Poolie Pride


POOLPOWER reminds us of events of 15 years ago this month, when a CD single recorded by Pools fans got to no. 24 in the BBC Top Forty despite being sold in only 3 shops.



I wish there was as much enthusiasm in the people who profit from music as there is in a group of fans trying to do some good for Hartlepool United and the community. I know we are classed as small fry in a big pond, but a leg up from some of these profiteers would do them no harm and would do groups like ours a lot of good.

Initially we thought that we had a deal. The recording was done, the artwork for the cover and CD was all finished and we were just about to go. We thought we had deals with four local outlets, then we seemed to hit snag after snag.


Tesco decided from the outset that the logistics were too complicated for them to take the CD into their stock. Asda said they would help all they could, as long as we got our end sorted with a bar code, licence, etc. Woolworths at a local level were keen to help us, but again head office was less forthcoming. WH Smiths were doing what they could locally, but it all boiled down to a company called E UK that controls most of the distribution of music in the country. They did not want to play ball - a closed shop, to independents like us. They passed the buck onto the local people who were of the opinion that they could not move without the say-so of E UK. The main sticking point was that our group wanted to make the charts with the CD - an achievable task, as others have done it before.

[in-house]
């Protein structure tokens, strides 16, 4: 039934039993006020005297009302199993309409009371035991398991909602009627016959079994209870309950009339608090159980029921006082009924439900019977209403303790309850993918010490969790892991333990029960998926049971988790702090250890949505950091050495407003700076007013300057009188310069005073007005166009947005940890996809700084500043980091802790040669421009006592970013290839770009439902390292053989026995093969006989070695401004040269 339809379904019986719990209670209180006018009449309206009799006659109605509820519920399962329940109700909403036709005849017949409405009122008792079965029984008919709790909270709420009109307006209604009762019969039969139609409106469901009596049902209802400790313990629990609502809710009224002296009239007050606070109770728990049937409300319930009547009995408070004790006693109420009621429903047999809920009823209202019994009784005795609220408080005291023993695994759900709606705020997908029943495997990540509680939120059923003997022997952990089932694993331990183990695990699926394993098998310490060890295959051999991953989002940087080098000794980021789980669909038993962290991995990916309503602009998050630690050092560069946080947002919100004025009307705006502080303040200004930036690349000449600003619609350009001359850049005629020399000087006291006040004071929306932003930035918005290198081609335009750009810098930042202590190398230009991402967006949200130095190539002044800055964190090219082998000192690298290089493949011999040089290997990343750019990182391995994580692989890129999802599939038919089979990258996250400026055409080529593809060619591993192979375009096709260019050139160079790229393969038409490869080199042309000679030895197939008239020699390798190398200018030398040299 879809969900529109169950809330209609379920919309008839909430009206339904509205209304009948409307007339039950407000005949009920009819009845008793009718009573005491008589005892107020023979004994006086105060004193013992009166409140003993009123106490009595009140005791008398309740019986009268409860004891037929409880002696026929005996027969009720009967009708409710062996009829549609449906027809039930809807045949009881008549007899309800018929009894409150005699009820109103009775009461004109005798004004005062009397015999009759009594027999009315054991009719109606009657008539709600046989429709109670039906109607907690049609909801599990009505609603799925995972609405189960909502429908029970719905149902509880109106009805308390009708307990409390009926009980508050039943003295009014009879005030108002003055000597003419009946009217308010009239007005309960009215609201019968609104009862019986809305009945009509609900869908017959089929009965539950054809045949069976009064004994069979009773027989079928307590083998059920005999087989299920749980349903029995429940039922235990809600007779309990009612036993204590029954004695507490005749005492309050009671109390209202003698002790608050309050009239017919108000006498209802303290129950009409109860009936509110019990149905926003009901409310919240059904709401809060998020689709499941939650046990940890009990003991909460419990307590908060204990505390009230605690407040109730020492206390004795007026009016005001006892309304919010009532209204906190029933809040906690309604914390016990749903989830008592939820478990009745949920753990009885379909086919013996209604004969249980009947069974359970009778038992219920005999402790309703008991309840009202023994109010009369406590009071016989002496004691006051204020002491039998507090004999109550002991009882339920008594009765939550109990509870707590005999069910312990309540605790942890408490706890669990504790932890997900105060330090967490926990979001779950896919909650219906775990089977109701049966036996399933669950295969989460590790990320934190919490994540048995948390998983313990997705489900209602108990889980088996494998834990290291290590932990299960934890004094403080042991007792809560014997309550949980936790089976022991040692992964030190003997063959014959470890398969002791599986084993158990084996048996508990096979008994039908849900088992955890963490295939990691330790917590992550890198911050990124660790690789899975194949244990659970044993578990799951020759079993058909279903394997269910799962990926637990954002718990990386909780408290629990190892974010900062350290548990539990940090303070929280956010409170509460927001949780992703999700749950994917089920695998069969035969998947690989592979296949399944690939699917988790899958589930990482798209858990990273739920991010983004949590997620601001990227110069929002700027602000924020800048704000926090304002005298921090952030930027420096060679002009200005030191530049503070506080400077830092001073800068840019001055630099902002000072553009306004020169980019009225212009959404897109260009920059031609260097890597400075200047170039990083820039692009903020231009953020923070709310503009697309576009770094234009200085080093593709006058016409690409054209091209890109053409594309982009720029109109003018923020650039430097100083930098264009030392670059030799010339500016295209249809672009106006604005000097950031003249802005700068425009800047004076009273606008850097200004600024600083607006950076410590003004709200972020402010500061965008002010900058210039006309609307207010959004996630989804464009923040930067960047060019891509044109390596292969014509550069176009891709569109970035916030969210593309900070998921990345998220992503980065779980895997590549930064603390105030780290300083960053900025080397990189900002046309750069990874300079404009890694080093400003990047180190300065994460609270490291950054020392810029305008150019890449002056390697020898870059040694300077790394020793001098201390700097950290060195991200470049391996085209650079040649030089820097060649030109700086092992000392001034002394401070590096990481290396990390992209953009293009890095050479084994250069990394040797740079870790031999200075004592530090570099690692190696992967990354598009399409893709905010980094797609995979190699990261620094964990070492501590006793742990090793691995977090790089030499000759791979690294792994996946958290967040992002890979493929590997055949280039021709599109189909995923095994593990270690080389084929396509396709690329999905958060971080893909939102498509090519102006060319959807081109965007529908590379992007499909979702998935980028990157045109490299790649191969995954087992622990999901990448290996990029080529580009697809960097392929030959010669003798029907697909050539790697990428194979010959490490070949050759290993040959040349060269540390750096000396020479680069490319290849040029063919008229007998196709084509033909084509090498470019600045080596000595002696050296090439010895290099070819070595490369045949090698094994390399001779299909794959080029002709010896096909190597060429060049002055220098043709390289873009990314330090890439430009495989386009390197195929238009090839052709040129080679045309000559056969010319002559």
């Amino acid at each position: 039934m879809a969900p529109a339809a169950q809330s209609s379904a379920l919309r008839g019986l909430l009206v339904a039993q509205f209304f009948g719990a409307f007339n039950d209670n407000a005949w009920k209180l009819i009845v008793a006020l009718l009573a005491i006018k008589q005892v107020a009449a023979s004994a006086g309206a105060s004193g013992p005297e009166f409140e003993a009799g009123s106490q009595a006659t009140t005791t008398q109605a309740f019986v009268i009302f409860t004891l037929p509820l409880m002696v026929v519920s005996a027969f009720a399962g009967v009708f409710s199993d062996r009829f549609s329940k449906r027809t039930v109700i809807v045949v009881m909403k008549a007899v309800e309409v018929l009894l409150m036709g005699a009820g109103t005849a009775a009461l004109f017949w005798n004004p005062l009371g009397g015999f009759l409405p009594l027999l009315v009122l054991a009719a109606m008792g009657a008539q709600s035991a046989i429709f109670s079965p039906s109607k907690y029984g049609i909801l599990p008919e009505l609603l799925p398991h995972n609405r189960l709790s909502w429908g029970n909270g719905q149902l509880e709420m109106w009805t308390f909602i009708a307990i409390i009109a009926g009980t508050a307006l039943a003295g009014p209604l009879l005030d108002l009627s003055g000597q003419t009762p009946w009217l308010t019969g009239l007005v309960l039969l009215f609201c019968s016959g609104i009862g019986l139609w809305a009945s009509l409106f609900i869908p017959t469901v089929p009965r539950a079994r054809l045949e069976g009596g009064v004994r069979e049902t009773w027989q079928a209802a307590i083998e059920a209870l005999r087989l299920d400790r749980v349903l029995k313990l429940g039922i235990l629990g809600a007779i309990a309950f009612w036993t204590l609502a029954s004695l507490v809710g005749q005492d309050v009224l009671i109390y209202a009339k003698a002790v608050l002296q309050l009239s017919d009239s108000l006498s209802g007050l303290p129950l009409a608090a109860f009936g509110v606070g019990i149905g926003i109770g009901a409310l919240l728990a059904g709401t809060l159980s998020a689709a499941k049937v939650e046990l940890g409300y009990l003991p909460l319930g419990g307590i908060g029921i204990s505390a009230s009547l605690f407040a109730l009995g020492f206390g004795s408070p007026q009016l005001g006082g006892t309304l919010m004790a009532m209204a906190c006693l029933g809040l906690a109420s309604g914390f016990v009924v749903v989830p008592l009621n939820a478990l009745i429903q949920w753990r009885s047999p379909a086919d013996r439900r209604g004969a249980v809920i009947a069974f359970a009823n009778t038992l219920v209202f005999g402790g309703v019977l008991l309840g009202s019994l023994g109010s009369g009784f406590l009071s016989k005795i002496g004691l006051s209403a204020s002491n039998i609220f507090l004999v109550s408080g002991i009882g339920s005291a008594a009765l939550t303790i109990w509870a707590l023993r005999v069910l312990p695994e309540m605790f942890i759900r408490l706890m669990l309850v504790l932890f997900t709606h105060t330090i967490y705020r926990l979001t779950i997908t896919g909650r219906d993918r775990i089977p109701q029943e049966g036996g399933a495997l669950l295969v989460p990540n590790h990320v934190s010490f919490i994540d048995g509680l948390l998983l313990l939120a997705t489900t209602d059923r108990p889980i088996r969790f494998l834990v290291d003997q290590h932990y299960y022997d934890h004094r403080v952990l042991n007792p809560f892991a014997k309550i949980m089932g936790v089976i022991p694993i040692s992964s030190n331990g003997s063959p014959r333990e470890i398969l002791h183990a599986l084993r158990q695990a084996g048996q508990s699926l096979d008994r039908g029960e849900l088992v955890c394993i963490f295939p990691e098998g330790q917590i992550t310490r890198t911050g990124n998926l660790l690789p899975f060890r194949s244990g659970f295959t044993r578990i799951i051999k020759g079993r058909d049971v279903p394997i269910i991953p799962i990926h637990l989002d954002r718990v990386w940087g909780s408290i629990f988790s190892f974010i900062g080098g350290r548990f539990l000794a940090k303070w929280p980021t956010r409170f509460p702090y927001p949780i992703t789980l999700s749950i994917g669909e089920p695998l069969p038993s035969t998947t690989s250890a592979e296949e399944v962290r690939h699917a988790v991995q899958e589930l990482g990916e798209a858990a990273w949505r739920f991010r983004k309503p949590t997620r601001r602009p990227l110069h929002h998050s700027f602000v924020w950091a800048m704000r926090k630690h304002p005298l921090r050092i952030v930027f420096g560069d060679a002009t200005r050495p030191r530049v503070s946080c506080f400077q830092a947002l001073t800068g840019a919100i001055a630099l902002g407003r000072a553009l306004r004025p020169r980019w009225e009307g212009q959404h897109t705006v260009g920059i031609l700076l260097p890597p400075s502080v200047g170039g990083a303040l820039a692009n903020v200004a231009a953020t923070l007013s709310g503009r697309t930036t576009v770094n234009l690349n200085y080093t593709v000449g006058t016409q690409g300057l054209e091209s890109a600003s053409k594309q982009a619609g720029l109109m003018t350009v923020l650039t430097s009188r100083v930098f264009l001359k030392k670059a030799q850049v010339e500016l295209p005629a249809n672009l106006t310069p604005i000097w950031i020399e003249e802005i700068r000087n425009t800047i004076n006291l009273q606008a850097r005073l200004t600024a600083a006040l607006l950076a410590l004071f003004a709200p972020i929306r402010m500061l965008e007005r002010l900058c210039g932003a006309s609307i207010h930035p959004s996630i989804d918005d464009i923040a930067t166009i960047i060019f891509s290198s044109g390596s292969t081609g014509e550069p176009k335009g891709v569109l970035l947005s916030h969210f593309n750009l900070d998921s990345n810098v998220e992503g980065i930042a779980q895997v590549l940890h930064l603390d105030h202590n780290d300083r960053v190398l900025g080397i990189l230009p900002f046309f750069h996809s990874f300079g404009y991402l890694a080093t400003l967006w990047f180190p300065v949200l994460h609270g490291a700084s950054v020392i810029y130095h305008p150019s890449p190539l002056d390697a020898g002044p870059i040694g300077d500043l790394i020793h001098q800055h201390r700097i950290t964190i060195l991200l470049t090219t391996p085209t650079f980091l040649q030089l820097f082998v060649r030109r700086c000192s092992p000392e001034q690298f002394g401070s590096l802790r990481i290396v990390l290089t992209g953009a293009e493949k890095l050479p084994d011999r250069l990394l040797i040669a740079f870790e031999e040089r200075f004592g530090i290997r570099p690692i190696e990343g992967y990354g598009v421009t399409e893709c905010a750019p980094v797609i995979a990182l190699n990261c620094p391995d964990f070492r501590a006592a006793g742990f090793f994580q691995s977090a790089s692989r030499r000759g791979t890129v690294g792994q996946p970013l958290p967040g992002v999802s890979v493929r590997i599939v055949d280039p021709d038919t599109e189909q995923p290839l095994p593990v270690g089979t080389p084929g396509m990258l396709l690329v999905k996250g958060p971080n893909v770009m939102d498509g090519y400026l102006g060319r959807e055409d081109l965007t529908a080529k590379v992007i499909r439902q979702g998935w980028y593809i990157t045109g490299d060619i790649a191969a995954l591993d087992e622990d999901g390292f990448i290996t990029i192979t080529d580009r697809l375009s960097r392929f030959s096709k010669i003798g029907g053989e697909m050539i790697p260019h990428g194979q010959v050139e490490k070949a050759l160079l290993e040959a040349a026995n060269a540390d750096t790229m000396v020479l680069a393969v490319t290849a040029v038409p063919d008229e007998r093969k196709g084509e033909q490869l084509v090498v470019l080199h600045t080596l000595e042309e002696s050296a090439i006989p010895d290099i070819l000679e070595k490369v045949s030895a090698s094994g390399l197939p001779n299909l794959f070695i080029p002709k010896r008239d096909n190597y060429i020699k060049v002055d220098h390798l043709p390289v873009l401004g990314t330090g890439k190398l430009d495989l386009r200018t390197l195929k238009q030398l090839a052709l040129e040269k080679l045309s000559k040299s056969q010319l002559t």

That was when we hit the snags with the outlets. We could have just taken the CD out into the streets and sold it ourselves, but there is a little kudos in charting with a football fans CD. Everybody was keen to see that happen.
"Over seven hundred CDs were sold on the night, a fantastic start to the campaign"